US moves to accept results of Honduran election

Police stand amid tear gas as they clash with supporters of opposition presidential candidate Salvador Nasralla in Tegucigalpa, Honduras, Monday, Dec. 18, 2017. President Juan Orlando Hernandez has been declared the winner of Honduras' disputed election, but that isn't quelling unrest from weeks of uncertainty as his main challenger calls for more protests Monday and vows to take his claims of fraud to the OAS. (AP Photo/Fernando Antonio)

(CNN)The United States appears to be moving closer to recognizing Honduran President Juan Orlando Hernández as the legitimate victor of last month's election, despite widespread allegations of fraud and a call by the Organization of American States for a new vote.

Hernández, seeking a second term, was declared the winner of the election. The Honduran electoral commission, which is controlled by supporters of Hernández, said Sunday that Hernández won the election by a margin of about 50,000 votes.
The OAS observer mission, however, said the vote contained many irregularities and the results could not be verified. His opponent, Salvador Nasralla, has accused Hernandez of stealing the election, which has prompted nationwide protests.
The Trump administration has not formally recognized Hernández as the winner of the election. The State Department noted in a statement Monday that "Honduras' Supreme Electoral Tribunal has declared incumbent president Juan Orlando Hernández the winner" and urged the opposition to file its complaints with the electoral commission.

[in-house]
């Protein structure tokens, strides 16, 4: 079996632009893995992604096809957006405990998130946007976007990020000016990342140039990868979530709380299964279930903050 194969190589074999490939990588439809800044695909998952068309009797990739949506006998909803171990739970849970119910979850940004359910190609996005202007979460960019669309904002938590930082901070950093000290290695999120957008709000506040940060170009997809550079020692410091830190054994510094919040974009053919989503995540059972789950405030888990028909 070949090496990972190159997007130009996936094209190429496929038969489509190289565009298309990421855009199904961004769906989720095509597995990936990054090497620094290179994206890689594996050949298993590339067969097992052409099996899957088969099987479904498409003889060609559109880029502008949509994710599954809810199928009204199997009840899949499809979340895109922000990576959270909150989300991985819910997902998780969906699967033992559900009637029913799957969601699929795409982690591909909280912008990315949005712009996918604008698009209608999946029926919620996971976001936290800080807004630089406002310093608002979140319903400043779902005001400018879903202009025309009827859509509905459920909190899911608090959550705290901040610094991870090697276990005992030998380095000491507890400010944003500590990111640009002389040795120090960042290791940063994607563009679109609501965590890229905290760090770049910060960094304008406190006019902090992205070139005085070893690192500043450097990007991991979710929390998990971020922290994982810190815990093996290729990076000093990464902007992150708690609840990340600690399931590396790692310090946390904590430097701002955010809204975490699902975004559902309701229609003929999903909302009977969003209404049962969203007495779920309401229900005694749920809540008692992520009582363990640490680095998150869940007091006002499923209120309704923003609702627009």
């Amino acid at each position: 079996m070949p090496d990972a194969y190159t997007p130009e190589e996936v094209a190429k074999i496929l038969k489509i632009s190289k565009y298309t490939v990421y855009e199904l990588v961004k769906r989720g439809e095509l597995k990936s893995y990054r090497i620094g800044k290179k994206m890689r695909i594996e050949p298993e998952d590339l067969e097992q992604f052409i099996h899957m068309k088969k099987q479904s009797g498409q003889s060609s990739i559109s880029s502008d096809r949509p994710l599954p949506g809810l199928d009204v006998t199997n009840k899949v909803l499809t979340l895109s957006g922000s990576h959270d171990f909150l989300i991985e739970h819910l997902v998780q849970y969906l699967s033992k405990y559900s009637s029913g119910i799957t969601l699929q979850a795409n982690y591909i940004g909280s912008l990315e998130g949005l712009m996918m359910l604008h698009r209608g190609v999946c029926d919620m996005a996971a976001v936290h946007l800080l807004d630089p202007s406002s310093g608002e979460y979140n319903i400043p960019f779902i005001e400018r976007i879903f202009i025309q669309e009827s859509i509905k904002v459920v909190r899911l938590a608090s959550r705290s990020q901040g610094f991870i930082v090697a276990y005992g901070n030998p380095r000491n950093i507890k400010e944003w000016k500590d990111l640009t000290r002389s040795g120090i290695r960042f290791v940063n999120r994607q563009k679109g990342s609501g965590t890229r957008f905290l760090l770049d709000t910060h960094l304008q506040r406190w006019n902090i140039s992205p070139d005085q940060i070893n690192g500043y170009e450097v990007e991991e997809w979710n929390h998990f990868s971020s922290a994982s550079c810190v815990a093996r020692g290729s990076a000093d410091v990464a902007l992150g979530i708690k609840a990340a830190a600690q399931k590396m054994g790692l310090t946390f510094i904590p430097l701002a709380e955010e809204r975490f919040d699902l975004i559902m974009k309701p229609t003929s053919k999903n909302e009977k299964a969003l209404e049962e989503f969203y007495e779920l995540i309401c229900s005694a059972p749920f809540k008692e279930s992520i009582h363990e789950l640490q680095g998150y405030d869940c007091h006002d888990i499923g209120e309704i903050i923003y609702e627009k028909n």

On Wednesday a senior State Department official told reporters that Washington has "not seen anything that alters the final result," nothing that Mexico had also recognized Hernandez.
    "The Mexican statement, and its review, indicates that a call for a new election is a pretty dramatic outcome in this case," said the official.
    The official said the US could withhold a final judgment on the election until the end of a five-day period in which the opposition can present evidence to contest the results. Senior US officials met Nasralla in Washington this week.
    "He did not have any new (allegations of) fraud (or) evidence to present to us, and I think we are going to work through this quickly to get to a definitive US statement," said the official, raising the possibility that the US could make a judgment before the five-day period is over.
    "The Mexican statement is going to have a strong influence on whether we think we can move forward sooner," he said. "The Mexicans seem pretty certain in their statement."